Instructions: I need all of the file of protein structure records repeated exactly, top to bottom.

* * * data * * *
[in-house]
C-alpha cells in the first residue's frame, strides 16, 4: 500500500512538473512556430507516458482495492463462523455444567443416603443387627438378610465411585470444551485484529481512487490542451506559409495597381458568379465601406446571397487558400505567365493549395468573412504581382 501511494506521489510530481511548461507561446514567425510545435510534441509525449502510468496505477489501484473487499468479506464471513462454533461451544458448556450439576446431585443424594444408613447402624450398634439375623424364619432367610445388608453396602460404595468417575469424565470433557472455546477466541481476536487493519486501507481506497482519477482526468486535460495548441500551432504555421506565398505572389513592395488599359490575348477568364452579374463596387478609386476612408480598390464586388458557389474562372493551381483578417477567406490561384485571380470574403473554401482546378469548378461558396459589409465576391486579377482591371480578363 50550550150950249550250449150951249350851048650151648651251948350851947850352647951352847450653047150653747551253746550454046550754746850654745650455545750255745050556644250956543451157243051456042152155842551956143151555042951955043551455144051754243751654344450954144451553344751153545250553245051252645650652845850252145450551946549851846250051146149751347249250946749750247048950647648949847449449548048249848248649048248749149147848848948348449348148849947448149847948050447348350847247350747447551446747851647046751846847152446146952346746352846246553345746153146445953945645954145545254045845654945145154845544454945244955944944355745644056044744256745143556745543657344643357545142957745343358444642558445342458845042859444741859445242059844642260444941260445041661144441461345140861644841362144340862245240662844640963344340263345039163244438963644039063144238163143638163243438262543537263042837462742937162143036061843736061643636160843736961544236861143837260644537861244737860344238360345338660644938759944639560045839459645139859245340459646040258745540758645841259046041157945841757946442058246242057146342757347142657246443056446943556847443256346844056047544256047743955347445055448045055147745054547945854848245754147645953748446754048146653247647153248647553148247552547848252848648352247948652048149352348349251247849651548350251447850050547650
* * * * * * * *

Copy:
[in-house]
C-alpha cells in the first residue's frame, strides 16, 4: 500500500512538473512556430507516458482495492463462523455444567443416603443387627438378610465411585470444551485484529481512487490542451506559409495597381458568379465601406446571397487558400505567365493549395468573412504581382 501511494506521489510530481511548461507561446514567425510545435510534441509525449502510468496505477489501484473487499468479506464471513462454533461451544458448556450439576446431585443424594444408613447402624450398634439375623424364619432367610445388608453396602460404595468417575469424565470433557472455546477466541481476536487493519486501507481506497482519477482526468486535460495548441500551432504555421506565398505572389513592395488599359490575348477568364452579374463596387478609386476612408480598390464586388458557389474562372493551381483578417477567406490561384485571380470574403473554401482546378469548378461558396459589409465576391486579377482591371480578363 50550550150950249550250449150951249350851048650151648651251948350851947850352647951352847450653047150653747551253746550454046550754746850654745650455545750255745050556644250956543451157243051456042152155842551956143151555042951955043551455144051754243751654344450954144451553344751153545250553245051252645650652845850252145450551946549851846250051146149751347249250946749750247048950647648949847449449548048249848248649048248749149147848848948348449348148849947448149847948050447348350847247350747447551446747851647046751846847152446146952346746352846246553345746153146445953945645954145545254045845654945145154845544454945244955944944355745644056044744256745143556745543657344643357545142957745343358444642558445342458845042859444741859445242059844642260444941260445041661144441461345140861644841362144340862245240662844640963344340263345039163244438963644039063144238163143638163243438262543537263042837462742937162143036061843736061643636160843736961544236861143837260644537861244737860344238360345338660644938759944639560045839459645139859245340459646040258745540758645841259046041157945841757946442058246242057146342757347142657246443056446943556847443256346844056047544256047743955347445055448045055147745054547945854848245754147645953748446754048146653247647153248647553148247552547848252848648352247948652048149352348349251247849651548350251447850050547650